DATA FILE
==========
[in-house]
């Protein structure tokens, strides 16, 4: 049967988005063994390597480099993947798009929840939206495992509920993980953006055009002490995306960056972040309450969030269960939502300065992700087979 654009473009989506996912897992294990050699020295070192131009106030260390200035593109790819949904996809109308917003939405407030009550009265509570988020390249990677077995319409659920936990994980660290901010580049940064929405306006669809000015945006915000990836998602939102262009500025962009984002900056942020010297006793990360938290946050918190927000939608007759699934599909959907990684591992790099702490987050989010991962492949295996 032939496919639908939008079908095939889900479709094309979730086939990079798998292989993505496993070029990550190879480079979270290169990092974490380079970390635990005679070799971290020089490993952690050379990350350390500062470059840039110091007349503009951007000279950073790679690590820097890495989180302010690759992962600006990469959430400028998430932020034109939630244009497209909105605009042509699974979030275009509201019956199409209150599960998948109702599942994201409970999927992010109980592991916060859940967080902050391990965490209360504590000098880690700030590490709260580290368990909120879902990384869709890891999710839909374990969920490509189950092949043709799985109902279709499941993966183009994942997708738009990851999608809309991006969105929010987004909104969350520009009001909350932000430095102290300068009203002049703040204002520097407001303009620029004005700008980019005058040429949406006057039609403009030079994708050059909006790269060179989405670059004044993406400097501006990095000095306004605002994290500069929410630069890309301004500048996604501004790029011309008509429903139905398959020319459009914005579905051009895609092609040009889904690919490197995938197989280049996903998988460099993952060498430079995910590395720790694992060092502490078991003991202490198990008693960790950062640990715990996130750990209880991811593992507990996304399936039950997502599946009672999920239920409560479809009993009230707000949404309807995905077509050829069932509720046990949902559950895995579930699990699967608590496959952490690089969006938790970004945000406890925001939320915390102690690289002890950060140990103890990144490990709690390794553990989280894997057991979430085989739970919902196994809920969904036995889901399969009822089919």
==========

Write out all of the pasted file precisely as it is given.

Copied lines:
[in-house]
């Protein structure tokens, strides 16, 4: 049967988005063994390597480099993947798009929840939206495992509920993980953006055009002490995306960056972040309450969030269960939502300065992700087979 654009473009989506996912897992294990050699020295070192131009106030260390200035593109790819949904996809109308917003939405407030009550009265509570988020390249990677077995319409659920936990994980660290901010580049940064929405306006669809000015945006915000990836998602939102262009500025962009984002900056942020010297006793990360938290946050918190927000939608007759699934599909959907990684591992790099702490987050989010991962492949295996 032939496919639908939008079908095939889900479709094309979730086939990079798998292989993505496993070029990550190879480079979270290169990092974490380079970390635990005679070799971290020089490993952690050379990350350390500062470059840039110091007349503009951007000279950073790679690590820097890495989180302010690759992962600006990469959430400028998430932020034109939630244009497209909105605009042509699974979030275009509201019956199409209150599960998948109702599942994201409970999927992010109980592991916060859940967080902050391990965490209360504590000098880690700030590490709260580290368990909120879902990384869709890891999710839909374990969920490509189950092949043709799985109902279709499941993966183009994942997708738009990851999608809309991006969105929010987004909104969350520009009001909350932000430095102290300068009203002049703040204002520097407001303009620029004005700008980019005058040429949406006057039609403009030079994708050059909006790269060179989405670059004044993406400097501006990095000095306004605002994290500069929410630069890309301004500048996604501004790029011309008509429903139905398959020319459009914005579905051009895609092609040009889904690919490197995938197989280049996903998988460099993952060498430079995910590395720790694992060092502490078991003991202490198990008693960790950062640990715990996130750990209880991811593992507990996304399936039950997502599946009672999920239920409560479809009993009230707000949404309807995905077509050829069932509720046990949902559950895995579930699990699967608590496959952490690089969006938790970004945000406890925001939320915390102690690289002890950060140990103890990144490990709690390794553990989280894997057991979430085989739970919902196994809920969904036995889901399969009822089919």